report up in very clear terms the

committee in clear terms said that the

deployment of armed forces out to be an

exception not the rule

and then a then we also had it also said

that the Armed Forces should be held

accountable and then I should be

repealed now these are there were

several recommendations by the committee

in which in the ministry of home looked

at the government were looking at and

and some of which are basically an

effort to try to bring them in

compliance with the international

international standards when it comes to

human rights and and speaking about the

anti hazing laws in just a few minutes

before I hand it over to Simon I think

the NT hijacking Act which India had of

1982 which which was a man dead in 2010

and and and after the amendment the new

power and new amendments now empowered

the indian air force in the indian space

to use force to shoot down and hostile

plane if there was conclusive evidence

that is likely to be used as the missile

to blow up strategic establishment so

after that I up I was of a scanning

linnean media there was a debate going

on even they were the there were

hostages from the 1999 crisis who had

come forward and were questioning the

the new policy in amendment of shooting

down an aircraft and a government of

india no negotiation policy with the

terrorists and in the hijacker saying

that it was because of the negotiations

in the 1999 crisis that the lives of so

many passengers could be saved and and

and and there are some experts we have

been saying instead of no negotiation

policy government of india should be

having a no capitulation policy towards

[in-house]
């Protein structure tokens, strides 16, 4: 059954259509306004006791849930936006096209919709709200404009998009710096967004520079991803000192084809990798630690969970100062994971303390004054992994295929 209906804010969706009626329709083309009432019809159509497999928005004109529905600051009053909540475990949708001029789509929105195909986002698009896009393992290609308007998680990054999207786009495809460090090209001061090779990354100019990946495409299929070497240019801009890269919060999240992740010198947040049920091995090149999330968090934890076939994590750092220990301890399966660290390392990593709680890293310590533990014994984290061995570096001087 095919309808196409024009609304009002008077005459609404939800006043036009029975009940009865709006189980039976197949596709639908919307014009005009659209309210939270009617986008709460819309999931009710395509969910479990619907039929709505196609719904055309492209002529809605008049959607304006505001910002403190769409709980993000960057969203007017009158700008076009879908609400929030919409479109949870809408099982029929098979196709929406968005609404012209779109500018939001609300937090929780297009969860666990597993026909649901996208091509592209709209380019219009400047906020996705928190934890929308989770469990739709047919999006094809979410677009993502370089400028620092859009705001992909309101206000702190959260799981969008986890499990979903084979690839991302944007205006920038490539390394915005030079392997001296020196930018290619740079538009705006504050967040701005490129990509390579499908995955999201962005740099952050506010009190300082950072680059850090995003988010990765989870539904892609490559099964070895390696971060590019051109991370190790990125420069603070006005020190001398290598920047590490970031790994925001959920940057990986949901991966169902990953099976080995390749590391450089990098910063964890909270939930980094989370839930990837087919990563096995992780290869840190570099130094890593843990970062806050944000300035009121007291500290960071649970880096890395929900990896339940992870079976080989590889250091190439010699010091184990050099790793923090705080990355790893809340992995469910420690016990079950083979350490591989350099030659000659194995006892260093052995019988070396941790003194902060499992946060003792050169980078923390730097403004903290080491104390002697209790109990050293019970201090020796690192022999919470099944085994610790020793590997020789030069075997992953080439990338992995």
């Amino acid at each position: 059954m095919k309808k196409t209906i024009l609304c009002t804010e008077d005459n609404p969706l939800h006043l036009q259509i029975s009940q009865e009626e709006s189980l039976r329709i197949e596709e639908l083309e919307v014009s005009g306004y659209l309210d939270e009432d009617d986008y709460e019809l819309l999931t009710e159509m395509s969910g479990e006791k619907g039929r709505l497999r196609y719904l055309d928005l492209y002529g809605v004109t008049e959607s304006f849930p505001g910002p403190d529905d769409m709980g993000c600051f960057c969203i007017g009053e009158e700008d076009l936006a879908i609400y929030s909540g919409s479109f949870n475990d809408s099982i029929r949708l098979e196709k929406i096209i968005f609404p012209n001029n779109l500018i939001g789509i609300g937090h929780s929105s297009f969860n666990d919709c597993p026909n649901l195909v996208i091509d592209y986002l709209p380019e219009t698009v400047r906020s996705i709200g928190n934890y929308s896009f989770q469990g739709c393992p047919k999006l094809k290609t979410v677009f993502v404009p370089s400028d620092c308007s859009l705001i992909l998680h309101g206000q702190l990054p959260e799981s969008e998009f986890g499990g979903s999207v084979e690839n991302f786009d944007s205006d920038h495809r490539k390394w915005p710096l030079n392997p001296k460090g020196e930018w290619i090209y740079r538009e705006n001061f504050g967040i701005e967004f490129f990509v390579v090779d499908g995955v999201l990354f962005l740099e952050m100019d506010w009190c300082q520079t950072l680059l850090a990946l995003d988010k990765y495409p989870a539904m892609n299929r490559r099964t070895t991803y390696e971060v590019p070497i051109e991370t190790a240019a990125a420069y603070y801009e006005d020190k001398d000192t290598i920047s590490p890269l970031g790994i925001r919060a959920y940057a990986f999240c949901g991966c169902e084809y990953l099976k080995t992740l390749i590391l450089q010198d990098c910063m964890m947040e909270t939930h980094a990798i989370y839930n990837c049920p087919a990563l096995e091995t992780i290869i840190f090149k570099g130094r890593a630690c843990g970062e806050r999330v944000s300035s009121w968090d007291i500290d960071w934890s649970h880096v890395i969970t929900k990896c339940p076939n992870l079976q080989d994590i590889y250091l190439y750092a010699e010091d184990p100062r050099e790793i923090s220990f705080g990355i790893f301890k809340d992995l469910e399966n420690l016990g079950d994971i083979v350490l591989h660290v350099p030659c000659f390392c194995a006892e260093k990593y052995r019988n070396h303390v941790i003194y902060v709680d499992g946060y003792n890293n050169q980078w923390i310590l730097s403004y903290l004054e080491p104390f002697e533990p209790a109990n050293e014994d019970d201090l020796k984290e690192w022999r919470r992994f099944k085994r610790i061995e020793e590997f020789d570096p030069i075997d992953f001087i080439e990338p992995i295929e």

the hijackers so this test as a white a

wide range of opinion on these

amendments so on these I thought it will

be interesting to see how does the

Australian legislation and law look into

these circumstances any use of use of

different forces 28 civil power so with

these with these words I will invite

seven to bring his perspective from the

from the Australian context thank you

thank you I'd like to thank the director

for inviting us to to the conference and

to the chair for taking the time to a

chair this this session I think it's

very important in light of some of the

responses that are going on here to make

a statement quite clearly that I that

we're not intending to enter into this

debate about the Armed Forces Special

Powers Act that was merely by way of

context to give give what I think is

really important which is that we need

to shift debates about the use of the

military away from a discourse that is

using human rights and international law

to critique it to look at comparative

law to look at what we can learn from

other jurisdictions about how and when

and under what conditions the armed

forces are used domestically and in that

respect I came to India to share some

lessons in relation to that and I think

they're very they're very pertinent it's

quite clear that Australia like many

countries that inherited the the British

model of law approached internal

disturbances with a combination of

martial law reading the riot act and

also warlike powers wartime powers

emergency powers and as I should wash

pointed out the beginning of our journey

with developing a more modern and what I

would say as a human rights friendly

approach to the use of the military

domestically occurred in the 1970s

following the Annan Marg alleged attack

in relation to the Hilton bombing in

1978 but it became a clear clear in the

run-up to the Sydney Olympics that this

model that we were developing in

relation to the use of the call our

powers we call them calling out the

troops was not really modern enough to

cope with the nature of the moderns

terrorist threat and so we created a

legislative framework within our defense

act we inserted something called part

three Triple A which if you read it and

it's a very extensive piece of

legislation and

respect differs from the arm for special

powers act because it tried to work at

the level of detail of guiding

decision-making of all the players in

the process and I think following the

911 attacks it was further reviewed